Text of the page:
With nearly 400 men’s wrestling colleges across the NCAA Division 1, Division 2 and Division 3, as well as NAIA and Junior College levels, there are plenty of opportunities for student-athletes to compete at the collegiate level. The amount of schools offering college men’s wrestling fluctuates slightly each year, as some colleges simply cannot fund a wrestling program or need to cut a program for compliance reasons.
There are currently 395 men’s wrestling colleges throughout the D1, D2, D3, NAIA and NJCAA levels.
NCAA Division 1 wrestling colleges are full of top-level talent with many wrestlers only losing a few matches over a matter of years. At the highest level, the best Division 1 wrestling colleges, wrestlers oftentimes go undefeated for a few years straight. Top D1 wrestlers compete at Olympic trials and at other national wrestling events often winning or placing high. There are athletic scholarships, both partial and full, at this level. A scholarship could be reserved for a specific weight class, so potential recruits should proactively research schools where they may be the best fit for the team’s needs.
Here is some general information about what to expect at this level:
On D1 college men’s wrestling teams, athletes will find elite competitors who were likely the best athletes on their high school teams. If a wrestling recruit is ready to greatly commit to their sport, D1 might the right division level for them.
At NCAA Division 2, student-athletes will find almost as much of the athletic talent seen at the D1 level with more balance between athletics, academics and a social life. There are many wrestlers at NCAA Division 2 wrestling colleges who simply felt a better fit at a D2 school yet have the talent to wrestle and win at the Division 1 level. At D2, wrestling will still be a huge part of your college life, but it will not have to be the only thing you have time for. The best Division 2 wrestling colleges include the Colorado School of Mines and Gannon University within the top 5 rankings.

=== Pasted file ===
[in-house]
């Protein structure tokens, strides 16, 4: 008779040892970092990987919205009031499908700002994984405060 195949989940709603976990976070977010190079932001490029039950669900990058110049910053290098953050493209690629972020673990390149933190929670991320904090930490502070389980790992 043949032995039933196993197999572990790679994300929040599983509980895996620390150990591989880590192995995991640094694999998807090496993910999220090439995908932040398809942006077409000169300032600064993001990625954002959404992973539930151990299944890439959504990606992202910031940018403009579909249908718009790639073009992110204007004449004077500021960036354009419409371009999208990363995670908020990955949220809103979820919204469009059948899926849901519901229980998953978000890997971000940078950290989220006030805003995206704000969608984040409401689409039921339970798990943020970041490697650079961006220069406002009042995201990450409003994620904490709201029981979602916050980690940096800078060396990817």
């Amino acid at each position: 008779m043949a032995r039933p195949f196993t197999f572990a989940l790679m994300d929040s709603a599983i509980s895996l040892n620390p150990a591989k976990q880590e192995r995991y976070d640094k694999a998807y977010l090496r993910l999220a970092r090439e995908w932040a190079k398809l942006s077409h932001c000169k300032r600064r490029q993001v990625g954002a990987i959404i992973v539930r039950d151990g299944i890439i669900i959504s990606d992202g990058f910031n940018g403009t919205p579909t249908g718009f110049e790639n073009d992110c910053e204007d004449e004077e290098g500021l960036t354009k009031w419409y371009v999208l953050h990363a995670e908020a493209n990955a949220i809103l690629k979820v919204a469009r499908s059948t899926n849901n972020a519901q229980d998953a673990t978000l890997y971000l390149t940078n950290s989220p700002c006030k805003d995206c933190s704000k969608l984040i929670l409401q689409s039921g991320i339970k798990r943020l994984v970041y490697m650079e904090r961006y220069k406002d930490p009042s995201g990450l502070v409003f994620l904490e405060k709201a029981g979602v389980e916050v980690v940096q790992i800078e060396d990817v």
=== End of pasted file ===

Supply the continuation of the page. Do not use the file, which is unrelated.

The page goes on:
Here are a few key reasons to compete on a D2 college men’s wrestling team:
A wrestler may want to compete at a certain weight class in order to live a more comfortable lifestyle. This would be unheard of at the NCAA Division 1 level, but at Division 3 wrestling colleges, it is a possibility. D3 is all about balance between life, academics and athletics, which for many student-athletes may be the best college experience. With the largest amount of college men’s wrestling programs compared to other divisions, D3 offers a variety of options for the right school fit.
The best division 3 wrestling colleges include Johns Hopkins and the University of Chicago, which are incredible academic institutions.
Here are some benefits Division 3 wrestling colleges:
For many student-athletes, NAIA men’s wrestling colleges may be the right choice, in terms of flexibility between athletics, academics and social aspects of college. Here are a few key points to understand about NAIA wrestling colleges:
Another option in searching for colleges with men’s wrestling programs is JUCO wrestling – junior colleges. Here are some of the key benefits of junior colleges:
NCSA understands that the college experience includes more than just athletics for student-athletes. For this reason, NCSA uses a variety of data sources to compile college wrestling team rankings, assessing more than just the wrestling program. The best wrestling colleges are based on proprietary analysis of NCSA Favorites data obtained from the college search activity of the over 2 million student-athletes on the NCSA recruiting network, U.S. News & World Report Best Colleges, IPEDS graduation rates, and IPEDS average cost after aid.
The University of North Carolina at Chapel Hill and Stanford University top the NCSA college wrestling team rankings. Both institutions do a good job of providing financial aid and graduating a high number of their athletes. The programs both have large athletic department budgets due to success in various revenue generating sports like basketball and football.